What is RAGNAROK (.thor) ransomware
The ransomware known as RAGNAROK (.thor) ransomware is categorized as a severe threat, due to the amount of damage it may cause. It’s likely you’ve never come across ransomware before, in which case, you might be particularly surprised. Files will be inaccessible if they’ve been encrypted by file encrypting malicious program, which uses strong encryption algorithms for the process.
Because ransomware victims face permanent file loss, it is categorized as a very dangerous threat. You will also be offered to buy a decryptor for a certain amount of money, but this option isn’t suggested for a couple of reasons. Paying doesn’t automatically lead to decrypted files, so expect that you could just be wasting your money. Don’t forget who you are dealing with, and don’t expect cyber criminals to feel compelled to send you a decryptor when they have the choice of just taking your money. Furthermore, that money would go into supporting their future activities, such as more ransomware. Ransomware already costs $5 billion in loss to various businesses in 2017, and that is an estimation only. The more people pay, the more profitable it becomes, thus attracting more malicious people to it. Situations where you could lose your data are rather frequent so backup would be a better purchase. If you made backup prior to contamination, erase RAGNAROK (.thor) ransomware virus and restore data from there. Information about the most common spreads methods will be provided in the following paragraph, if you’re unsure about how the data encoding malicious software even got into your system.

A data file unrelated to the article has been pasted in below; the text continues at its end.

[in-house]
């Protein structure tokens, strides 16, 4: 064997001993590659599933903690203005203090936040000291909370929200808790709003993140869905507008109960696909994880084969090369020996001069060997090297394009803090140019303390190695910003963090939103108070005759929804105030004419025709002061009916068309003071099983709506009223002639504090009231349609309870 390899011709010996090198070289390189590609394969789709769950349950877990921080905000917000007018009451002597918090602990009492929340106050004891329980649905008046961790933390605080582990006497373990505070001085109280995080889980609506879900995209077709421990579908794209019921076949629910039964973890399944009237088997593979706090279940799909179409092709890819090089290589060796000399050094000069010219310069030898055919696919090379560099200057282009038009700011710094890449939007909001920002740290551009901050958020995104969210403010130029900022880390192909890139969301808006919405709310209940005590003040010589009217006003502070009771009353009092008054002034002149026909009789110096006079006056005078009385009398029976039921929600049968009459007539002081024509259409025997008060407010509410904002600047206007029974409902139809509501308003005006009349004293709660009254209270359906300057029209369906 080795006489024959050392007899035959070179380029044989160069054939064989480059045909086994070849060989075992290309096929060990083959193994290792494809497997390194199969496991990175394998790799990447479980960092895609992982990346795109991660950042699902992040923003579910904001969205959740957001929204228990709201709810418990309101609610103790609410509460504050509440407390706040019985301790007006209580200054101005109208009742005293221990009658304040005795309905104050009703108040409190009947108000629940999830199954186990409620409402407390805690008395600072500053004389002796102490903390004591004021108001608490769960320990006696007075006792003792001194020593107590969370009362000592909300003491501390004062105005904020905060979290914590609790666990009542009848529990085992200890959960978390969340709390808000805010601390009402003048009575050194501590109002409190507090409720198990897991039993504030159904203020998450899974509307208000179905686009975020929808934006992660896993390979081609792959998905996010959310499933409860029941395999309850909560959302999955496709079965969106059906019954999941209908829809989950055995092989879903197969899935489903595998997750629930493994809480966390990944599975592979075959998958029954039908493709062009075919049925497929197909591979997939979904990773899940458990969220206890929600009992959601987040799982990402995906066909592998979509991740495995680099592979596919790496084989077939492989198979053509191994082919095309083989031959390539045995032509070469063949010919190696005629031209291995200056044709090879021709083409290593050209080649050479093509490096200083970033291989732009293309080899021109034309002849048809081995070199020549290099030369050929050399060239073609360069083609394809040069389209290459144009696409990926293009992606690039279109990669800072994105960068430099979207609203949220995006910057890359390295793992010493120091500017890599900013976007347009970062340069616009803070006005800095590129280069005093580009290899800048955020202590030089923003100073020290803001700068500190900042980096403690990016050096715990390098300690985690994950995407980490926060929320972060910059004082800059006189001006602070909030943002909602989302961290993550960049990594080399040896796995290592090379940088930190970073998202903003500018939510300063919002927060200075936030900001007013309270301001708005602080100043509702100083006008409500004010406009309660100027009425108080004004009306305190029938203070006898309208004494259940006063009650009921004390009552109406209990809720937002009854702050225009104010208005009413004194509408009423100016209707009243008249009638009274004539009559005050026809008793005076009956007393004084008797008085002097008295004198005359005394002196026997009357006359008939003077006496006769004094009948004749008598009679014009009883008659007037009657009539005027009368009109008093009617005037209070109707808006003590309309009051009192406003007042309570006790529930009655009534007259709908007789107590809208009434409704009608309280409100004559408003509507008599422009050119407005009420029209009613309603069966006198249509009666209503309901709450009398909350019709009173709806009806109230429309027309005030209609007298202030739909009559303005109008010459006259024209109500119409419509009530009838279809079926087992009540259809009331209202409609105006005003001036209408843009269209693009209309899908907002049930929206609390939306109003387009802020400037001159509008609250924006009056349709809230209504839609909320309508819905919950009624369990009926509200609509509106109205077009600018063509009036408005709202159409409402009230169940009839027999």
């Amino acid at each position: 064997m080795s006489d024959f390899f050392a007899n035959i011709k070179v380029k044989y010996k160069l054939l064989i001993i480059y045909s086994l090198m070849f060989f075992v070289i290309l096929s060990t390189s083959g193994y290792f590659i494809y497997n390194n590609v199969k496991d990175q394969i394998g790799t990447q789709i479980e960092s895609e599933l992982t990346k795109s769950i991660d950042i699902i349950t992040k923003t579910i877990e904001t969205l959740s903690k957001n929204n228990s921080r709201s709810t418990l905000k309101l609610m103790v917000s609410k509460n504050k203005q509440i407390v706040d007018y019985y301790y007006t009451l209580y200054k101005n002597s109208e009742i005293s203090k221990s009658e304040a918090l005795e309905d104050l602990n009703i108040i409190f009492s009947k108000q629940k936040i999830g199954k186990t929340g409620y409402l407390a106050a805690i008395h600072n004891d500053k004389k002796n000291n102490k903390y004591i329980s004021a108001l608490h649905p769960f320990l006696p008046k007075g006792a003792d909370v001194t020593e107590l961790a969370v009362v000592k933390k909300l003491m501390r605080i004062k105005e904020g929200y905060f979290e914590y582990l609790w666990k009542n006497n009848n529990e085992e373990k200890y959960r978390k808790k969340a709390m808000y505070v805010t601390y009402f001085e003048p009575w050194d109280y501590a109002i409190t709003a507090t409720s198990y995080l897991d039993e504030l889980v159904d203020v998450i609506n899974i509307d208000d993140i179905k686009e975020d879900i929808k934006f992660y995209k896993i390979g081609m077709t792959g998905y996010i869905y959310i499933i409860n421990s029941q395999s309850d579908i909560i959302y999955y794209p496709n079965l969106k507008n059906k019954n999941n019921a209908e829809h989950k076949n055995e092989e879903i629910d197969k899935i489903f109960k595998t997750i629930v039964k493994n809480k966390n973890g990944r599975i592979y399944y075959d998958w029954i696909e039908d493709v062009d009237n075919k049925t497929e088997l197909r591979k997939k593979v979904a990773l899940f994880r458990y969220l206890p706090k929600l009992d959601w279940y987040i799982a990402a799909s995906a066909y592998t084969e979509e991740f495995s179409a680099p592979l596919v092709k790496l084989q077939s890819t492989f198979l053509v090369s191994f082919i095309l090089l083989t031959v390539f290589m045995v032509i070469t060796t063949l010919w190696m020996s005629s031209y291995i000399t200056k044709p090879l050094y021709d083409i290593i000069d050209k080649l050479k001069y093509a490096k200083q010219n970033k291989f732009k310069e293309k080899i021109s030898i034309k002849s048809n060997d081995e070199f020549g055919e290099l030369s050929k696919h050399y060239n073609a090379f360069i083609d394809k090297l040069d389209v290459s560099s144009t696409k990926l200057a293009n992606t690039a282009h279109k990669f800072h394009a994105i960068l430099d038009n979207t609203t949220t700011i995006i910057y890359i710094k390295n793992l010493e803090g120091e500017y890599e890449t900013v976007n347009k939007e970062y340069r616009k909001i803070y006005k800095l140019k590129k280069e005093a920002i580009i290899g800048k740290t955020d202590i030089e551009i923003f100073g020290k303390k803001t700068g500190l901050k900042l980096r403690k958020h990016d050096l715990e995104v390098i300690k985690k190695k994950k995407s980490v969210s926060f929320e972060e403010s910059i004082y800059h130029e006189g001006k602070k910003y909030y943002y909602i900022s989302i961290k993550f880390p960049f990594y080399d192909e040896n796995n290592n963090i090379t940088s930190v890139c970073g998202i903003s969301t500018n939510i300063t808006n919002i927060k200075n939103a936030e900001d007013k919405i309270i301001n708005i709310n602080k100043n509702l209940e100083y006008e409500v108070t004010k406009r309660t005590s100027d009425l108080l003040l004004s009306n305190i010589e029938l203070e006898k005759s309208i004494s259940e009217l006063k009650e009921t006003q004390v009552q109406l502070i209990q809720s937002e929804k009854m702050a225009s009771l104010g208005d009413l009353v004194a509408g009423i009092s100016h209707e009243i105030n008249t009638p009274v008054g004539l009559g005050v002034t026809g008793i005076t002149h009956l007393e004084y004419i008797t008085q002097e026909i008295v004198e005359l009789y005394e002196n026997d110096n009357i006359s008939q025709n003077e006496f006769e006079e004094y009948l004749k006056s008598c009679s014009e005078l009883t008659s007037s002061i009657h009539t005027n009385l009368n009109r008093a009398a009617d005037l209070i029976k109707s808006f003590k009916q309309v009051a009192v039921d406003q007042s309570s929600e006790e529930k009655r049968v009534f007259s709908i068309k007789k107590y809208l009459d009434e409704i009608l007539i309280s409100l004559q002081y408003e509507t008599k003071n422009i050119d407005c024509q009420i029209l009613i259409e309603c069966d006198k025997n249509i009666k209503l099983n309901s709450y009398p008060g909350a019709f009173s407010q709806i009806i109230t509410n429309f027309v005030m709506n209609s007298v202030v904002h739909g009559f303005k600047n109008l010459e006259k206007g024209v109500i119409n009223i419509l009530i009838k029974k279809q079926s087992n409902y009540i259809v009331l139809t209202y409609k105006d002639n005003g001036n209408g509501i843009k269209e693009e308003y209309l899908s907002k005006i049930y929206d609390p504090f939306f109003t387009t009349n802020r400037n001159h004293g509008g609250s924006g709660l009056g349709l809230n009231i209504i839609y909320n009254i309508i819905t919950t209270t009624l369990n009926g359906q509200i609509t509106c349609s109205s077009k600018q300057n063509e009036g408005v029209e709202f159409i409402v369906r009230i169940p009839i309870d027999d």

Ransomware spread methods
Frequently, data encrypting malicious program spreads via spam emails, exploit kits and malicious downloads. Since there are a lot of people who aren’t careful about how they use their email or from where they download, file encrypting malicious software spreaders don’t have to come up with methods that are more sophisticated. Nevertheless, some file encoding malicious software may be spread using more sophisticated methods, which need more time and effort. Hackers don’t have to do much, just write a simple email that less cautious people may fall for, attach the infected file to the email and send it to future victims, who may think the sender is someone trustworthy. Money related problems are a common topic in those emails because users tend to take them seriously and are more inclined to engage in. It is pretty frequent that you’ll see big names like Amazon used, for example, if Amazon emailed someone a receipt for a purchase that the user does not recall making, he/she would not hesitate with opening the attached file. Be on the lookout for certain things before you open files attached to emails. Check the sender to make sure it’s someone you are familiar with. Even if you know the sender, do not rush, first check the email address to make sure it is legitimate. Also, look for grammatical mistakes, which can be pretty evident. Take note of how the sender addresses you, if it is a sender with whom you have had business before, they will always use your name in the greeting. Unpatched program vulnerabilities might also be used by a data encoding malicious software to get into your device. Software comes with certain vulnerabilities that could be used for malware to enter a device, but vendors fix them soon after they are found. However, not all people are quick to set up those fixes, as can be seen from the distribution of WannaCry ransomware. We suggest that you update your programs, whenever a patch becomes available. You could also opt to to install patches automatically.